Updated: Oct 31, 2019
I am always supportive of someone who wants to be the best they can be, or an individual who is trying to achieve a goal for an emotional reason such as how they see themselves in their friendship group, or to be able to play with their children when they get older. But are the ways and means to do this always healthy?
A common theme in the health and fitness industry is ‘Fitness Transformations’ whereby a trainer/company/socialite promises you can be in the best shape of your lives in just 6 to 12 weeks. From a purely business perspective, a lump sum of money is usually charged in return for diet plans, workout routines and other add ons such as supplements. It’s an appealing way to monetise for the individual or company and easy to market. A few before and after photos to show how “this could be you” and you’ll be interested.
Let me paint you a picture of what usually happens during these transformations. You pay the upfront fee, get sent a number of PDF’s (not specific to you) and read about how little you’ll be eating and the type of exercising you’ll follow for the next 3 months. I’d say more than 90% of the time, the food you’ve been told to eat, isn’t anything like your current diet and you’ll struggle to make the changes due to a number of reasons such as making it for your family, the time it takes to prepare and the cost of the ingredients, the extra meal in the day, the boredom of chicken and broccoli, the list goes on. This means you won’t usually stick to the diet and will feel like a failure early on. Not the best start.
Then we have the exercising part. This is usually more achievable if your coach has designed the plan specifically for you (but unfortunately a lot don’t). To make a change in the body, exercising is 20-30% of the process, with diet being the remaining 70-80%. You may feel a bit stronger, fitter and healthier if you manage to stick with the routine, but without the right diet in place, changes will be minimal.
You’re nearing the end of the transformation and you feel healthier, but you haven’t stuck to it completely as life has taken over, you were ill for 1 week and work required more of your attention. The post transformation photos look better, but aren’t exactly what you were hoping for.
What do you do? Some will give up and go back to their ‘normal’ routine and will gain the pounds again. Others might be persuaded to try again with another package. In worst case scenarios some may be persuaded to try anabolic steroids (yes, this does happen in Petersfield too). In fact, up to 1 million people in UK are taking anabolic steroids and other performance enhancing drugs to change the way they look.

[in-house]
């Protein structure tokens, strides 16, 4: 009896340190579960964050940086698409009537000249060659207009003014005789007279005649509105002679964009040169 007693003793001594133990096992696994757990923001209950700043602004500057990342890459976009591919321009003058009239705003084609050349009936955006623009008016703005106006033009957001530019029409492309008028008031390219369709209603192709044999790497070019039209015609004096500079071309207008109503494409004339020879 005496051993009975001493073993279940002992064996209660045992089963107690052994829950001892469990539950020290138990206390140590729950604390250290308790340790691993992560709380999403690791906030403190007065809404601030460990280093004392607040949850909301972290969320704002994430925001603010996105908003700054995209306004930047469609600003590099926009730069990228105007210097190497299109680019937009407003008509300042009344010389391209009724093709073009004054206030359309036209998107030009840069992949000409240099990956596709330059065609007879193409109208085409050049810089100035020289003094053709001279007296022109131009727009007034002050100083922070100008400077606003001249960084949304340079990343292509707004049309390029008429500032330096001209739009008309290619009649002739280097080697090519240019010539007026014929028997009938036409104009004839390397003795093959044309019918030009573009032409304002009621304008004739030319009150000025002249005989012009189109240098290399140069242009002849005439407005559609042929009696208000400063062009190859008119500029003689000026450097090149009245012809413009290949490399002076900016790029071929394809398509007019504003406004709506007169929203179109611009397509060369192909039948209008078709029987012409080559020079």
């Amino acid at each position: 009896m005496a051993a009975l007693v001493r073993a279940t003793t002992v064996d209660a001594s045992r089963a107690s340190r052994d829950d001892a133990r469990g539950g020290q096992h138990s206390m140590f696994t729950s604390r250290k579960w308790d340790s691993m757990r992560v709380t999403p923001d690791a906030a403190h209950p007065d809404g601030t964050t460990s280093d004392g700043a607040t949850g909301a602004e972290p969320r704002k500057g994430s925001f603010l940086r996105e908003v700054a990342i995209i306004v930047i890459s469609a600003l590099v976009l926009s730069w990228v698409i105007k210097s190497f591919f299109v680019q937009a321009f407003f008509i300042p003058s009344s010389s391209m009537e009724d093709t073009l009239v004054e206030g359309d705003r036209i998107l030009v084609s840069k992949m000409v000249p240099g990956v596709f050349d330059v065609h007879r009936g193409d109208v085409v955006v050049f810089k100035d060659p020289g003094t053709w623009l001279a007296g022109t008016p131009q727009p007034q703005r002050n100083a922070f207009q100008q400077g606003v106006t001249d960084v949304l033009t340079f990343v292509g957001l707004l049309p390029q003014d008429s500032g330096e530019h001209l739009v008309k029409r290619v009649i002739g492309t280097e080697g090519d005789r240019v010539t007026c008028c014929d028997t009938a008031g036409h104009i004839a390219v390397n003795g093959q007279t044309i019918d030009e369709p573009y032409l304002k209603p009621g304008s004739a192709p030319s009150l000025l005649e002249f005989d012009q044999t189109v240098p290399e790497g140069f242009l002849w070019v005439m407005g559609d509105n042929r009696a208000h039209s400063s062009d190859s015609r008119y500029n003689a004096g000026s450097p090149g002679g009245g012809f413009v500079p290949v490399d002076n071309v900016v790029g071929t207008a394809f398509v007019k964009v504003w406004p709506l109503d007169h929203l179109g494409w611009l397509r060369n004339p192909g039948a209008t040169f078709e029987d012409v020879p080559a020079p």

So what is the best way to ‘transform’ yourself? The short answer is lifestyle and habitual change. It doesn’t happen over 12 weeks and will certainly not force you to stop socialising, feel constantly hungry or force chicken breast into your daily diet. This approach takes longer in most cases, but the success rate is far greater. You have a better understanding of food, not just for you, but for your family too. This will help create balance and will still allow the odd treat here and there without you falling off the wagon completely. You’ll find a form of exercise you actually enjoy and look forward to, such as weights, boxing, running, dancing etc. The process is one small manageable change at a time rather turning your lifestyle upside down to fit with what the Womens/Mens Health cover model suggests you do.
I hope this has cleared up any misconceptions and perhaps helped you realise that you can make a positive change without sacrificing everything for a gruelling 12 weeks.
Feel to contact me if you want any more information on lifestyle change, or anything else in the health and fitness industry.
As always, keep sending me questions via email at firstname.lastname@example.org as I’ll be happy to help.